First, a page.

Ethan Zuckerman had an interesting reaction to his first experience with the TSA Pre-Check program, which lets frequent flyers go through a much shorter and less elaborate procedure at airport security checkpoints. Ethan’s concerns about unfairness are worth pondering, but I want to focus here on his call for more openness about the algorithm that selects people for enhanced search.
Public processes often involve algorithms, and the public has an interest in the openness of these processes. Today I want to expand on what we mean when we talk about this kind of openness. In my next post, I’ll work through a specific example, taken from airport security, and show how we can improve the public accountability of that algorithm.
When we talk about making an algorithmic public process open, we mean two separate things. First, we want transparency: the public knows what the algorithm is. Second, we want the execution of the algorithm to be accountable: the public can check to make sure that the algorithm was executed correctly in a particular case. Transparency is addressed by traditional open government principles; but accountability is different.
Sometimes accountability is easy. If the algorithm is deterministic and fully public, and all of the inputs to the algorithm are known, then accountability is trivial: just run the algorithm yourself, and check that your result matches the output of the public process. But accountability can be more challenging if the algorithm involves randomness, or if one or more of the inputs to the algorithm is (legitimately) secret.
An example of a randomized algorithm comes from airport security. The algorithm might say that 5% of people will be selected at random for search. If officials tell you that you’re one of the unlucky 5%, how can you tell if you were really selected at random, as opposed to being singled out for a reason outside the official algorithm? An accountable algorithm would let you verify that things were done by the book.
Note that accountability does not require that you know in advance that you are going to be selected. In the airport setting, it’s important for security that people are surprised by their selection. What accountability requires is that you can verify afterward that your selection (or non-selection) was legit. To put it another way, an algorithm can be unpredictable yet still be accountable.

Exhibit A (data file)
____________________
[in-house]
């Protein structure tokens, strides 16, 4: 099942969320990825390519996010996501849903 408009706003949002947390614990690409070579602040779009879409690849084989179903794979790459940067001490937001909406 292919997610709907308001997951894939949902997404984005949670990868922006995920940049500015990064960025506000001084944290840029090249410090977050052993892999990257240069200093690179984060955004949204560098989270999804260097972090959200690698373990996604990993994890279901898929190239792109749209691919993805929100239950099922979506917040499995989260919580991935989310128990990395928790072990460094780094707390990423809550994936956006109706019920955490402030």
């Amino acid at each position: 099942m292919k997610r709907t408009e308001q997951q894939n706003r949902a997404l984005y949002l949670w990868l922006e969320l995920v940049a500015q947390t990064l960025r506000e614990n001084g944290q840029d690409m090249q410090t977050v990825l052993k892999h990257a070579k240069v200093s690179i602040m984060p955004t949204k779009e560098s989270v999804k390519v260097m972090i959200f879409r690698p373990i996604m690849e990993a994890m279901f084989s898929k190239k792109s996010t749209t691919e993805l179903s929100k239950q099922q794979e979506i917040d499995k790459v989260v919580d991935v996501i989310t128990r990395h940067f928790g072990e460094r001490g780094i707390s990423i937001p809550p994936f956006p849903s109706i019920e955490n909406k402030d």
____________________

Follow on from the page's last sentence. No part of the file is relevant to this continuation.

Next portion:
What about secret inputs? Again, we have an example from airport security. You can be selected for search because you’re on what I’ll call the “searchlist,” which designates a set of people who are considered higher-risk, so that they are always selected for enhanced search, though they’re not considered dangerous enough to be on the no-fly list. The searchlist is secret, but it is an input into the selection algorithm.
Here, an accountable algorithm would require the authorities to commit to a specific searchlist, but without telling the public what it was. Then the accountability mechanism would ensure that, if you were selected because you were allegedly on the searchlist, you could verify that the searchlist to which the authorities committed did indeed contain your name–but you could not learn anything more about the contents of the searchlist. This kind of accountability is possible, using cryptographic methods.
In practice, the search selection algorithm would probably say that a person is always selected if they are on the searchlist, and selected with 5% probability if they’re not on the searchlist. Now, accountability says that you should be able to tell that your selection was correct, but you shouldn’t be able to tell whether your selection was due to the search list or to random selection. This too turns out to be possible, combining the two accountability mechanisms described above, plus a bit more cryptography.
Accountable algorithms show up elsewhere besides airport security. For example, electronic voting systems often use post-election audits, which need to be accountable so that the public can be sure that the audit was done according the approved procedures.
In my next post, I’ll work through an example, to show how an algorithm can be made accountable.